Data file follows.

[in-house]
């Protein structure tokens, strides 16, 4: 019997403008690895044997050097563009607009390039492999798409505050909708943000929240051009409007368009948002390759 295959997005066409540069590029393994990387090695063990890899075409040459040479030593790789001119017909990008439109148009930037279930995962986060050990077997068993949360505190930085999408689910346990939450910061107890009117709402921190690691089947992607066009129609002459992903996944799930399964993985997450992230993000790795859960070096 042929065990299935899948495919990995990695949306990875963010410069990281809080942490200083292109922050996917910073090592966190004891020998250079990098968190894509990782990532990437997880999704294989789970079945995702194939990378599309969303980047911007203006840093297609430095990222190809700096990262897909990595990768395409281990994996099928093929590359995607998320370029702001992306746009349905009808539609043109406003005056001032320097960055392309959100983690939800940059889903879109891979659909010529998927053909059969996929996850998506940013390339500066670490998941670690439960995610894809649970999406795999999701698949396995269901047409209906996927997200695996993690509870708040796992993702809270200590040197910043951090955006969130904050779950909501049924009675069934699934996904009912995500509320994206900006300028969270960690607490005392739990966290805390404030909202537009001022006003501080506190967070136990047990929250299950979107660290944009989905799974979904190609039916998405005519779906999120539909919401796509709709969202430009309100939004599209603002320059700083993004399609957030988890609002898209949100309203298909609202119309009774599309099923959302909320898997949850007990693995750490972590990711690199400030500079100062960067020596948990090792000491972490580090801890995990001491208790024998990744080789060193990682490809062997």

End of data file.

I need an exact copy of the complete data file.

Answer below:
[in-house]
């Protein structure tokens, strides 16, 4: 019997403008690895044997050097563009607009390039492999798409505050909708943000929240051009409007368009948002390759 295959997005066409540069590029393994990387090695063990890899075409040459040479030593790789001119017909990008439109148009930037279930995962986060050990077997068993949360505190930085999408689910346990939450910061107890009117709402921190690691089947992607066009129609002459992903996944799930399964993985997450992230993000790795859960070096 042929065990299935899948495919990995990695949306990875963010410069990281809080942490200083292109922050996917910073090592966190004891020998250079990098968190894509990782990532990437997880999704294989789970079945995702194939990378599309969303980047911007203006840093297609430095990222190809700096990262897909990595990768395409281990994996099928093929590359995607998320370029702001992306746009349905009808539609043109406003005056001032320097960055392309959100983690939800940059889903879109891979659909010529998927053909059969996929996850998506940013390339500066670490998941670690439960995610894809649970999406795999999701698949396995269901047409209906996927997200695996993690509870708040796992993702809270200590040197910043951090955006969130904050779950909501049924009675069934699934996904009912995500509320994206900006300028969270960690607490005392739990966290805390404030909202537009001022006003501080506190967070136990047990929250299950979107660290944009989905799974979904190609039916998405005519779906999120539909919401796509709709969202430009309100939004599209603002320059700083993004399609957030988890609002898209949100309203298909609202119309009774599309099923959302909320898997949850007990693995750490972590990711690199400030500079100062960067020596948990090792000491972490580090801890995990001491208790024998990744080789060193990682490809062997």